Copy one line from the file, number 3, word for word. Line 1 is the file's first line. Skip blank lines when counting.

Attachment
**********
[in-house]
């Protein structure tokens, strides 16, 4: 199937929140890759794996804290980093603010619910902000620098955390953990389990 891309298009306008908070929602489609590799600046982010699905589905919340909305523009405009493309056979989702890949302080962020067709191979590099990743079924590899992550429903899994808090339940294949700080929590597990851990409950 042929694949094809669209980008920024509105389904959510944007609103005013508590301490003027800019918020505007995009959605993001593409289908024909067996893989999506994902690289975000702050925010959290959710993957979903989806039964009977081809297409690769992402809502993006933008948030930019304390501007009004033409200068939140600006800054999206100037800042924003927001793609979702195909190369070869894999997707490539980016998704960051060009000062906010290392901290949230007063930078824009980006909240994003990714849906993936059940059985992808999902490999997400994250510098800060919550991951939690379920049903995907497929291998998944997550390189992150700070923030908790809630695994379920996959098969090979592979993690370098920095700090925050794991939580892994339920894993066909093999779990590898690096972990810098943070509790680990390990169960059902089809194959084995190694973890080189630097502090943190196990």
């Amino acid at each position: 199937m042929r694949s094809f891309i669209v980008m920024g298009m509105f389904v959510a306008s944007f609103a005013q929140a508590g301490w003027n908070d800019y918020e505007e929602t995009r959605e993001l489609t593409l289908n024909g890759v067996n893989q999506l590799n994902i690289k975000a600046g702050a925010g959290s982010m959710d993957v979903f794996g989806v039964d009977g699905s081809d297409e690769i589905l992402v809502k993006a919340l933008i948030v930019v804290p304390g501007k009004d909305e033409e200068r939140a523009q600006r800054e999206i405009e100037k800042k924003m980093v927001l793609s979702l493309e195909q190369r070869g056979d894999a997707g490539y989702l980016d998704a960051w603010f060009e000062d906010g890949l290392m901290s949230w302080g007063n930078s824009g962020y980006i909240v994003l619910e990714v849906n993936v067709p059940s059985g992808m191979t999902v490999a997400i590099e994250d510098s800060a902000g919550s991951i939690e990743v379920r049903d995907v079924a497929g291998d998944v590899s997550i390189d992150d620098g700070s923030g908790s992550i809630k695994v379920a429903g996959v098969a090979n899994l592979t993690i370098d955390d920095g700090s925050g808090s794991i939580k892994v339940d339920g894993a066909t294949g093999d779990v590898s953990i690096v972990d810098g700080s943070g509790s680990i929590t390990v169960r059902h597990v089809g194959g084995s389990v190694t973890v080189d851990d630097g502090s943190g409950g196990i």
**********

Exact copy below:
């Amino acid at each position: 199937m042929r694949s094809f891309i669209v980008m920024g298009m509105f389904v959510a306008s944007f609103a005013q929140a508590g301490w003027n908070d800019y918020e505007e929602t995009r959605e993001l489609t593409l289908n024909g890759v067996n893989q999506l590799n994902i690289k975000a600046g702050a925010g959290s982010m959710d993957v979903f794996g989806v039964d009977g699905s081809d297409e690769i589905l992402v809502k993006a919340l933008i948030v930019v804290p304390g501007k009004d909305e033409e200068r939140a523009q600006r800054e999206i405009e100037k800042k924003m980093v927001l793609s979702l493309e195909q190369r070869g056979d894999a997707g490539y989702l980016d998704a960051w603010f060009e000062d906010g890949l290392m901290s949230w302080g007063n930078s824009g962020y980006i909240v994003l619910e990714v849906n993936v067709p059940s059985g992808m191979t999902v490999a997400i590099e994250d510098s800060a902000g919550s991951i939690e990743v379920r049903d995907v079924a497929g291998d998944v590899s997550i390189d992150d620098g700070s923030g908790s992550i809630k695994v379920a429903g996959v098969a090979n899994l592979t993690i370098d955390d920095g700090s925050g808090s794991i939580k892994v339940d339920g894993a066909t294949g093999d779990v590898s953990i690096v972990d810098g700080s943070g509790s680990i929590t390990v169960r059902h597990v089809g194959g084995s389990v190694t973890v080189d851990d630097g502090s943190g409950g196990i």